Three take formal step to run for L.A. County supervisor next year

Three Republicans file fundraising forms for LA County supervisor seats

Three political hopefuls have taken the first official step toward becoming a candidate in next year's races for Los Angeles County Board of Supervisors, county election officials said Monday.

Before they can begin raising money for their campaigns, candidates must submit statements with the Los Angeles County Registrar-Recorder/County Clerk's office. Saturday was the first day the so-called "501" statements could be filed.

Among the first wave of early filers was Steve Napolitano, a former Manhattan Beach councilman and a current aide to Supervisor Don Knabe, who must leave office next year because of term limits. Napolitano announced about a year ago that he would run to succeed his boss.

Also submitting a fundraising intention form was Mike Gin, a former mayor of Redondo Beach. Gin issued a statement earlier urging Rep. Janice Hahn (D-San Pedro) to stay in the U.S. House of Representatives instead of seeking Knabe's seat.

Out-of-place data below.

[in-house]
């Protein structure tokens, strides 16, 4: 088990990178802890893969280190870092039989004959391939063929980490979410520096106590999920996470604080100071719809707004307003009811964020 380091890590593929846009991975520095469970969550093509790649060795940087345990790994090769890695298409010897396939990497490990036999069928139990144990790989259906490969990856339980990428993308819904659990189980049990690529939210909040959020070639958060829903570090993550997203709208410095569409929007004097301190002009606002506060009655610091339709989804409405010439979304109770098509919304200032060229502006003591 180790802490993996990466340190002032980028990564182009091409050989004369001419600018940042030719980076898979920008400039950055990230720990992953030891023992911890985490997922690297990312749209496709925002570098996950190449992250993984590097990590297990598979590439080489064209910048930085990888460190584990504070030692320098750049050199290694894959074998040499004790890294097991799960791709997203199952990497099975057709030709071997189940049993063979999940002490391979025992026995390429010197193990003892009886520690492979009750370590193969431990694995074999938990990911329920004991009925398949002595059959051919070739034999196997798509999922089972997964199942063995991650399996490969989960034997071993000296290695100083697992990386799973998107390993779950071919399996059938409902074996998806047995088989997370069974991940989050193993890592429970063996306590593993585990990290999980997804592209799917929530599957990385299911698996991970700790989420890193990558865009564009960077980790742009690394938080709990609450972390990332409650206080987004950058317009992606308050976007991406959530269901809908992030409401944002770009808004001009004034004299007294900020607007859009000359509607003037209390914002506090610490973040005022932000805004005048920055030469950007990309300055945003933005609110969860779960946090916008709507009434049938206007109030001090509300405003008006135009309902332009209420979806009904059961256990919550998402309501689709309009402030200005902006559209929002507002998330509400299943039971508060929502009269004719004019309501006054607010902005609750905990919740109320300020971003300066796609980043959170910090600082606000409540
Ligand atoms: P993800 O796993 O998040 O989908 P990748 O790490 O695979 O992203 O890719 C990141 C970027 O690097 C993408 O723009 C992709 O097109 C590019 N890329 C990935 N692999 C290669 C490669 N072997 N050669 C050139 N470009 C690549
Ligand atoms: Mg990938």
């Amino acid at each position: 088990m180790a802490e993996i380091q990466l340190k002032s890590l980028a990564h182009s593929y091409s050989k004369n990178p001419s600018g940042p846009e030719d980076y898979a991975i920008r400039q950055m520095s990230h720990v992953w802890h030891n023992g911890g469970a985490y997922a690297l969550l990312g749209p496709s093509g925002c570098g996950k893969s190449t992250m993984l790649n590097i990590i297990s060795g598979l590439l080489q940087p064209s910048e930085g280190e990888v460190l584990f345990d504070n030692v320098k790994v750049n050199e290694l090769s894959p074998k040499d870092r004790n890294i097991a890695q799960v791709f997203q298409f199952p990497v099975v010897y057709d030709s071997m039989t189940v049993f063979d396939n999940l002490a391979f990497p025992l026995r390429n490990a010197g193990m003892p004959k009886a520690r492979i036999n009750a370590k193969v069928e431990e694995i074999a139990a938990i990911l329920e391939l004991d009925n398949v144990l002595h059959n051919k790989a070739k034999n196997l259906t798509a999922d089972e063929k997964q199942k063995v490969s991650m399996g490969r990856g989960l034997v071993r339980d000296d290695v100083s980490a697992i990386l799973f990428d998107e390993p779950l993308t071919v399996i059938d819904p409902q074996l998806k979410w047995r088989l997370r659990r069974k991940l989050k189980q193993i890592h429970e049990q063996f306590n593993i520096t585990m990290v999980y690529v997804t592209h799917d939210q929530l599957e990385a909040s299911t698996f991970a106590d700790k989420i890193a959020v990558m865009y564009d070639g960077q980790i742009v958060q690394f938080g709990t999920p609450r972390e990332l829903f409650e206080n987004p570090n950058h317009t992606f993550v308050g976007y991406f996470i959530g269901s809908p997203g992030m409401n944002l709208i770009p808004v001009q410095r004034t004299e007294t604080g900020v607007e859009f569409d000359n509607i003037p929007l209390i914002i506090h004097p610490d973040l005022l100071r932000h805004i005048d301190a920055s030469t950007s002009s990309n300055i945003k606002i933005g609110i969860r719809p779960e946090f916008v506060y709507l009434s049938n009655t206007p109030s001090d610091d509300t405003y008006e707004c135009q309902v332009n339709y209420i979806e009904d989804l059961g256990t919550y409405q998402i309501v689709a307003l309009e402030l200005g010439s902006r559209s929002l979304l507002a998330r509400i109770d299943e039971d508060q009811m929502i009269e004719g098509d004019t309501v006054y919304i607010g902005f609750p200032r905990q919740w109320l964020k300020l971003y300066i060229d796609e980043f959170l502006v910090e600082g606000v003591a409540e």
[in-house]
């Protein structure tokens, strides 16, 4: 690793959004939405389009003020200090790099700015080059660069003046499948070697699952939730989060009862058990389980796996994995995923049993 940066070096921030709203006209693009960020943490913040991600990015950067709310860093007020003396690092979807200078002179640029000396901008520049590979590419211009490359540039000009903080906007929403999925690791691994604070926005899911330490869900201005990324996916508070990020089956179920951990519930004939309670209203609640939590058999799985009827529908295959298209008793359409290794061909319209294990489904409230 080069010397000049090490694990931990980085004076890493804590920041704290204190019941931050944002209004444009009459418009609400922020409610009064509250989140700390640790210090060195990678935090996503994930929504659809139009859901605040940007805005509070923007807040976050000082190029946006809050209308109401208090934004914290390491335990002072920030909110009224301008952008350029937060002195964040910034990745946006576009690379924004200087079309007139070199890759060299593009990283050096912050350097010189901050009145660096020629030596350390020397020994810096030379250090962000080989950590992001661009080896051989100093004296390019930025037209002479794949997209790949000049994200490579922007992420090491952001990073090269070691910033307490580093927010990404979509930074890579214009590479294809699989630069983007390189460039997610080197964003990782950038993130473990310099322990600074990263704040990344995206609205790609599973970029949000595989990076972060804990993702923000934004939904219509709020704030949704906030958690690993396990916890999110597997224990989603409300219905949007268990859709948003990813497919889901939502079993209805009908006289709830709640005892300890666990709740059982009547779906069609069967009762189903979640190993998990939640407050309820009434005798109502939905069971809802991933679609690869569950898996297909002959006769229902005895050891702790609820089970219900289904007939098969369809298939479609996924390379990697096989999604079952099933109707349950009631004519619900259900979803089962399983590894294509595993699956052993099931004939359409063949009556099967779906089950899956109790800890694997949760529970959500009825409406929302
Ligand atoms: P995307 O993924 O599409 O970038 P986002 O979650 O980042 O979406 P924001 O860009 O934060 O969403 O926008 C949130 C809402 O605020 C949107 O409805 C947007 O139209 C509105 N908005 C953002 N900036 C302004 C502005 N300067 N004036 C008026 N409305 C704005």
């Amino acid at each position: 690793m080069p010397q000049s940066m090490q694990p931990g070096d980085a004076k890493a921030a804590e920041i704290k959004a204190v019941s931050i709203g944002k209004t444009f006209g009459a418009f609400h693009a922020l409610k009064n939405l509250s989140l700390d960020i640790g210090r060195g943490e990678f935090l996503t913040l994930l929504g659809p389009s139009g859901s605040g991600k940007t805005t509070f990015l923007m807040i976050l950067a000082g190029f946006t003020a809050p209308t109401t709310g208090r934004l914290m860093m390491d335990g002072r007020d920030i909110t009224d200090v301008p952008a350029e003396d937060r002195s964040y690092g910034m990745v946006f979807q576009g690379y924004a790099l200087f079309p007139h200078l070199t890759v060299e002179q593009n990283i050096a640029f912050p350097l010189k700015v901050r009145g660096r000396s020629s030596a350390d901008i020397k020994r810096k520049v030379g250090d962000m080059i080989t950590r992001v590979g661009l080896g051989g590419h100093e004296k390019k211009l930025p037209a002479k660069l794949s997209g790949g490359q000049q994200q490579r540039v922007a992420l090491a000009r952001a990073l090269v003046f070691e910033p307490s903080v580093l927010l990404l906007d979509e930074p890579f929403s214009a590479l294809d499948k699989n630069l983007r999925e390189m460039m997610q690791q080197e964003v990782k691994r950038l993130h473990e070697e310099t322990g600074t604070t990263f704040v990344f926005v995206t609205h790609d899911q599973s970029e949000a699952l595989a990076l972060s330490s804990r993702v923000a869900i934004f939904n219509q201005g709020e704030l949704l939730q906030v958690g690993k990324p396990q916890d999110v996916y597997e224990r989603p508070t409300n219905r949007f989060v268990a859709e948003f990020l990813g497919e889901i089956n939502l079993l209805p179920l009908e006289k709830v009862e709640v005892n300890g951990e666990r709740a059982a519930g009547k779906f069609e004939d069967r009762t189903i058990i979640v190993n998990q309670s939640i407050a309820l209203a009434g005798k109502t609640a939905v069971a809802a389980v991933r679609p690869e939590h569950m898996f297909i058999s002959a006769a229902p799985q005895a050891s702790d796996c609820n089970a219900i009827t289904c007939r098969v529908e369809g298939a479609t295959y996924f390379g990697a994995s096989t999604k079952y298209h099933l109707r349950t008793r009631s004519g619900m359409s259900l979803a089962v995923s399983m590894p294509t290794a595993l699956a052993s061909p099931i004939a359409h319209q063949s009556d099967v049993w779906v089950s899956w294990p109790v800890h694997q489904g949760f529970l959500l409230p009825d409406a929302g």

L.A. County Deputy Dist. Atty. Elan Carr also filed a fundraising form, county officials said. Unlike Napolitano and Gin, who are eyeing Knabe's 4th District seat, Carr is interested in running for the 5th District seat of Supervisor Michael D. Antonovich, who also is being forced out by term limits next year. Last year, Carr lost a Westside-based congressional race to succeed retiring Rep. Henry A. Waxman (D-Beverly Hills) but demonstrated that he could raise campaign money.

All three of the earliest filers are Republicans, as are Knabe and Antonovich; the board of supervisors is officially a nonpartisan post.

In announcing her candidacy last month to succeed Knabe, Hahn became a top contender for a seat on the board where her father, the late Kenneth Hahn, served for four decades.

Antonovich's chief deputy, Kathryn Barger, a Republican, also has announced her candidacy and has her boss' endorsement.

Neither Barger nor Hahn had filed fundraising forms as of the close of business Monday, according to a registrar's spokeswoman.

Next year's primary election is June 7. If no candidate wins a majority of the vote for a particular district, then the top two finishers will compete in the November general election.

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